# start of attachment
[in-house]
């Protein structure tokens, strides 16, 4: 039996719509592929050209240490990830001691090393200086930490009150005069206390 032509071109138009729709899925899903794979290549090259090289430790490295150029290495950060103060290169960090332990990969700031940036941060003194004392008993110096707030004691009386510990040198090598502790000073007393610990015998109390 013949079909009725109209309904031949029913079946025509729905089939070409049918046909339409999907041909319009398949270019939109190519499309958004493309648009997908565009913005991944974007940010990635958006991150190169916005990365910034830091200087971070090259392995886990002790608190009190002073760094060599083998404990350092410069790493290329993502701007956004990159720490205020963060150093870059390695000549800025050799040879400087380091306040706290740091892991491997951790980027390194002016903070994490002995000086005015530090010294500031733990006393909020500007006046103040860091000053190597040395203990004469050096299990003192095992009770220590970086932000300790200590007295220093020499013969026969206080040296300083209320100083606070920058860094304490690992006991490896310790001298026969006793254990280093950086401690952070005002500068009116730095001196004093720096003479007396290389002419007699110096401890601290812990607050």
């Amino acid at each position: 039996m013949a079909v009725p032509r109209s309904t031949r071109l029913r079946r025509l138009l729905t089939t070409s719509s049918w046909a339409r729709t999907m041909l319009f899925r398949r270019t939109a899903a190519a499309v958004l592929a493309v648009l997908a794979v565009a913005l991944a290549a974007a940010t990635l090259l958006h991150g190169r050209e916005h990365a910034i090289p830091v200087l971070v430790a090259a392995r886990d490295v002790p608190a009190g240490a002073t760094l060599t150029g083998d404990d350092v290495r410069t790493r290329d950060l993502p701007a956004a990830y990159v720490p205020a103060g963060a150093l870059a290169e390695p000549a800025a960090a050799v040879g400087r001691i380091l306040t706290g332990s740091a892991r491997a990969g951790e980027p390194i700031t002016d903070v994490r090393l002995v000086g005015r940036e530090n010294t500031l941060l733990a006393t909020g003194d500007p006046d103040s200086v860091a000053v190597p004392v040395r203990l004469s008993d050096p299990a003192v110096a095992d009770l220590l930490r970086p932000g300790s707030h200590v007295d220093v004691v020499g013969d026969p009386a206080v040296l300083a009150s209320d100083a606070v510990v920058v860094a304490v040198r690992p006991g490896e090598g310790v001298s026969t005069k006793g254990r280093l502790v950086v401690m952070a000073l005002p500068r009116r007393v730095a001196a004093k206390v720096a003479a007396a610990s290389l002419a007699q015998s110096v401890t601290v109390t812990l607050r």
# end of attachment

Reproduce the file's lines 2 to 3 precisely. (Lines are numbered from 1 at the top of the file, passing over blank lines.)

């Protein structure tokens, strides 16, 4: 039996719509592929050209240490990830001691090393200086930490009150005069206390 032509071109138009729709899925899903794979290549090259090289430790490295150029290495950060103060290169960090332990990969700031940036941060003194004392008993110096707030004691009386510990040198090598502790000073007393610990015998109390 013949079909009725109209309904031949029913079946025509729905089939070409049918046909339409999907041909319009398949270019939109190519499309958004493309648009997908565009913005991944974007940010990635958006991150190169916005990365910034830091200087971070090259392995886990002790608190009190002073760094060599083998404990350092410069790493290329993502701007956004990159720490205020963060150093870059390695000549800025050799040879400087380091306040706290740091892991491997951790980027390194002016903070994490002995000086005015530090010294500031733990006393909020500007006046103040860091000053190597040395203990004469050096299990003192095992009770220590970086932000300790200590007295220093020499013969026969206080040296300083209320100083606070920058860094304490690992006991490896310790001298026969006793254990280093950086401690952070005002500068009116730095001196004093720096003479007396290389002419007699110096401890601290812990607050």
């Amino acid at each position: 039996m013949a079909v009725p032509r109209s309904t031949r071109l029913r079946r025509l138009l729905t089939t070409s719509s049918w046909a339409r729709t999907m041909l319009f899925r398949r270019t939109a899903a190519a499309v958004l592929a493309v648009l997908a794979v565009a913005l991944a290549a974007a940010t990635l090259l958006h991150g190169r050209e916005h990365a910034i090289p830091v200087l971070v430790a090259a392995r886990d490295v002790p608190a009190g240490a002073t760094l060599t150029g083998d404990d350092v290495r410069t790493r290329d950060l993502p701007a956004a990830y990159v720490p205020a103060g963060a150093l870059a290169e390695p000549a800025a960090a050799v040879g400087r001691i380091l306040t706290g332990s740091a892991r491997a990969g951790e980027p390194i700031t002016d903070v994490r090393l002995v000086g005015r940036e530090n010294t500031l941060l733990a006393t909020g003194d500007p006046d103040s200086v860091a000053v190597p004392v040395r203990l004469s008993d050096p299990a003192v110096a095992d009770l220590l930490r970086p932000g300790s707030h200590v007295d220093v004691v020499g013969d026969p009386a206080v040296l300083a009150s209320d100083a606070v510990v920058v860094a304490v040198r690992p006991g490896e090598g310790v001298s026969t005069k006793g254990r280093l502790v950086v401690m952070a000073l005002p500068r009116r007393v730095a001196a004093k206390v720096a003479a007396a610990s290389l002419a007699q015998s110096v401890t601290v109390t812990l607050r």